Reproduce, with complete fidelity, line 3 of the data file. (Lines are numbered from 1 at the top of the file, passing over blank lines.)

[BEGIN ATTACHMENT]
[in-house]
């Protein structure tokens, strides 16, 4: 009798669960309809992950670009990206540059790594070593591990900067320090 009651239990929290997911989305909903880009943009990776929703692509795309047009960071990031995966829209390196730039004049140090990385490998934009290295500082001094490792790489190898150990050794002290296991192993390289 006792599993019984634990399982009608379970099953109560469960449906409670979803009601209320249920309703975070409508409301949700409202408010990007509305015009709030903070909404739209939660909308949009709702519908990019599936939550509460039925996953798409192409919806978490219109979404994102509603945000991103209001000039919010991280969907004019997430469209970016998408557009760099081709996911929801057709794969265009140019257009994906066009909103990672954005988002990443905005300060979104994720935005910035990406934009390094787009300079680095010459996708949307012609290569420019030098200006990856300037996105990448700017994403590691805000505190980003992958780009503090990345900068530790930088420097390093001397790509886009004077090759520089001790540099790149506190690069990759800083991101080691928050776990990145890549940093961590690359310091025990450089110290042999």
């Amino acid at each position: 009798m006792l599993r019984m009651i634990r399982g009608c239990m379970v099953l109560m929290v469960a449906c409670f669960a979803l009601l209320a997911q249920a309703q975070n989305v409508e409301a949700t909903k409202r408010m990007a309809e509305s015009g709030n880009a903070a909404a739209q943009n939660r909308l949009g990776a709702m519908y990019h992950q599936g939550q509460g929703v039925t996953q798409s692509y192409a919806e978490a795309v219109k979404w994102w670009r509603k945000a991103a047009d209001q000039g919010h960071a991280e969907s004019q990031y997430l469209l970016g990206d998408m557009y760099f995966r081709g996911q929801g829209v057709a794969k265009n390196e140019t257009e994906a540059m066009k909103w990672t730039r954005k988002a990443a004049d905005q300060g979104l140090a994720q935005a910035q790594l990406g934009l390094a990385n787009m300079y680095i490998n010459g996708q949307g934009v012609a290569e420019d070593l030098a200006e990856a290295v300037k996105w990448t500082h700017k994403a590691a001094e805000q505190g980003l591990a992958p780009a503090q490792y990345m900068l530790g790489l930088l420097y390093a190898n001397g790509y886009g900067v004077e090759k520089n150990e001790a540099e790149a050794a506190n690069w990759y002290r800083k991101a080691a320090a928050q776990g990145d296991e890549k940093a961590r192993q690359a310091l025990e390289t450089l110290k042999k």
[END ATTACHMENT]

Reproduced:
């Amino acid at each position: 009798m006792l599993r019984m009651i634990r399982g009608c239990m379970v099953l109560m929290v469960a449906c409670f669960a979803l009601l209320a997911q249920a309703q975070n989305v409508e409301a949700t909903k409202r408010m990007a309809e509305s015009g709030n880009a903070a909404a739209q943009n939660r909308l949009g990776a709702m519908y990019h992950q599936g939550q509460g929703v039925t996953q798409s692509y192409a919806e978490a795309v219109k979404w994102w670009r509603k945000a991103a047009d209001q000039g919010h960071a991280e969907s004019q990031y997430l469209l970016g990206d998408m557009y760099f995966r081709g996911q929801g829209v057709a794969k265009n390196e140019t257009e994906a540059m066009k909103w990672t730039r954005k988002a990443a004049d905005q300060g979104l140090a994720q935005a910035q790594l990406g934009l390094a990385n787009m300079y680095i490998n010459g996708q949307g934009v012609a290569e420019d070593l030098a200006e990856a290295v300037k996105w990448t500082h700017k994403a590691a001094e805000q505190g980003l591990a992958p780009a503090q490792y990345m900068l530790g790489l930088l420097y390093a190898n001397g790509y886009g900067v004077e090759k520089n150990e001790a540099e790149a050794a506190n690069w990759y002290r800083k991101a080691a320090a928050q776990g990145d296991e890549k940093a961590r192993q690359a310091l025990e390289t450089l110290k042999k």